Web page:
May 2003
Volume 44, Issue 13
Free
ARVO Annual Meeting Abstract  |   May 2003
Bacterial Permeability Increasing Protein (rBPI21) Inhibits VEGF and Diabetes-induced Retinal Vascular Leakage in vivo
Author Affiliations & Notes
  • H.I. Salti
    Beetham Eye Institute, Joslin Diabetes Center, Boston, MA, United States
  • E. Wong
    Beetham Eye Institute, Joslin Diabetes Center, Boston, MA, United States
  • A. Nuthi
    Beetham Eye Institute, Joslin Diabetes Center, Boston, MA, United States
  • A. Clermont
    Beetham Eye Institute, Joslin Diabetes Center, Boston, MA, United States
  • L. Goddard
    Beetham Eye Institute, Joslin Diabetes Center, Boston, MA, United States
  • S. Bursell
    Beetham Eye Institute, Joslin Diabetes Center, Boston, MA, United States
  • j. Takahashi
    Beetham Eye Institute, Joslin Diabetes Center, Boston, MA, United States
  • G. King
    Research Division, Joslin Diabetes Center, Boston, MA, United States
  • L. Aiello
    Research Division, Joslin Diabetes Center, Boston, MA, United States
Investigative Ophthalmology & Visual Science May 2003, Vol.44, 3909. doi:
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      H.I. Salti, E. Wong, A. Nuthi, A. Clermont, L. Goddard, S. Bursell, j. Takahashi, G. King, L. Aiello; Bacterial Permeability Increasing Protein (rBPI21) Inhibits VEGF and Diabetes-induced Retinal Vascular Leakage in vivo . Invest. Ophthalmol. Vis. Sci. 2003;44(13):3909.

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      © ARVO (1962-2015); The Authors (2016-present)

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Abstract

Abstract: : Purpose: BPI is a 55Kd protein produced by human neutrophils which binds and neutralizes heparin. BPI inhibits VEGF-stimulated cell growth. rBPI21 is an N-terminal fragment of BPI containing 3 heparin binding sites. In this study, we examine whether rBPI21 can inhibit VEGF and diabetes-induced retinal vascular leakage. Methods:In study 1, rBPI was injected intravitreally at 1 or 75 µg/ml in one eye and vehicle alone into the contralateral eye. After 30 minutes, VEGF (25 ng/ml) was injected intravitreally into both eyes. 15 minutes later, 65µL of sodium fluorescein was infused through a jugular catheter. Vitreous fluorescein photometry was performed on both eyes after 30 minutes to determine VEGF induced retinal leakage. In study 2, SD rats had diabetes induced with 55 mg/kg STZ. On days 11 and 13 after diabetes onset, intravitreal injections of BPI (1, 20, and 75 µg/ml) were performed in one eye and vehicle alone in the contralateral eye. Retinal permeability was assessed by evan's blue albumin permeation on day 14. Results: In study 1, rBPI21 (1 and 75µg/ml) inhibited VEGF-induced leakage by 45±92% (3.8±1.4 vs 5.2±1.6, n=8, p=0.062) and 67±25% (3.1±0.5 vs 5.3±1.5, n=8, p=0.014), respectively. Thaumatin (75µg/ml), a similarly sized and charged protein to BPI with no heparin binding activity, had no effect on VEGF induced leakage (4.5±0.9 vs 4.6±0.9, n=4). In study 2, rBPI21 (75µg/ml) had no effect on baseline leakage in non-diabetic rats (5.5±2.8 vs 5.3±1.8 uL/g/hr). After 2 weeks, diabetic retinal vascular leakage in vehicle treated eyes was increased 104±59% (10.8±3.1 µL/g/hr, p < 0.001) as compared to control. In diabetic rats, rBPI inhibited leakage in a dose-dependent manner. Leakage was inhibited at 1, 20, and 75 µg/ml by 23±39% (10.6±2.6 vs 12.1±4.2 uL/g/hr, n=6), 45±55% (7.5±2.6 vs 9.7±2.5 µL/g/hr, n=5, p=0.044), and 64±47% (7.2±2.5 vs 10.5±2.6 µL/g/hr, n=11, p=0.002), respectively. Conclusions: Both VEGF and diabetes-induced retinal vascular leakage were inhibited by rBPI21 in a dose dependent manner in vivo. The inhibition observed by rBPI21 supports further studies to elucidate the therapeutic utility of its anti-permeability activity in ocular disorders such as diabetic macular edema.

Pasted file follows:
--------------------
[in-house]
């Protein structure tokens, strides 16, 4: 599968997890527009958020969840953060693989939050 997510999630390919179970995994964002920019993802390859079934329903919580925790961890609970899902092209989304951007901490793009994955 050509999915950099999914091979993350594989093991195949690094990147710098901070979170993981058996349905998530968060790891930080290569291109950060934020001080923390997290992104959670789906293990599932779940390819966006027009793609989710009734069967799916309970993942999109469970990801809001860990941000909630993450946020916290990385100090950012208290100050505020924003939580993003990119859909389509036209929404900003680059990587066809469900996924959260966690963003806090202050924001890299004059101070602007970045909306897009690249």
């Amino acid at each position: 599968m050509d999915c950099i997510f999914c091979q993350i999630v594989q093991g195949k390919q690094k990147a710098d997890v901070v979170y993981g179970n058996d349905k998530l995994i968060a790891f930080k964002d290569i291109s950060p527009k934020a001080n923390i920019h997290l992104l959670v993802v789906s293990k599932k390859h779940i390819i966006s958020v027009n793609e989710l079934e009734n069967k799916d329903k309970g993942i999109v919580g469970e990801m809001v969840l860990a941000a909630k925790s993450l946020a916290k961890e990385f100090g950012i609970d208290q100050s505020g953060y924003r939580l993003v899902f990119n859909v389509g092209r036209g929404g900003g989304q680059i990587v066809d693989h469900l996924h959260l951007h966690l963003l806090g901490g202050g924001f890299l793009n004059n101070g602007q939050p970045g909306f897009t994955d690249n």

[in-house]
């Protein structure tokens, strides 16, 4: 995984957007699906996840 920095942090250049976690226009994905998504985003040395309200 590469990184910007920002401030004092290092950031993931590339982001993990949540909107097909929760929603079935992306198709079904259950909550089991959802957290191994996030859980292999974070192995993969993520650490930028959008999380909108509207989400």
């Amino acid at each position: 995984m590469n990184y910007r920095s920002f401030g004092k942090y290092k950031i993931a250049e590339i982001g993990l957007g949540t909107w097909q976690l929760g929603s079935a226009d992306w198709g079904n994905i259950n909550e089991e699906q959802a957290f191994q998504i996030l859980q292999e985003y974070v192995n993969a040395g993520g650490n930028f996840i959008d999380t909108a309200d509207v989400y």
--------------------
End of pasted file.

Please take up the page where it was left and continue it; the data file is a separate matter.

Keywords: diabetic retinopathy • animal model • pathobiology 
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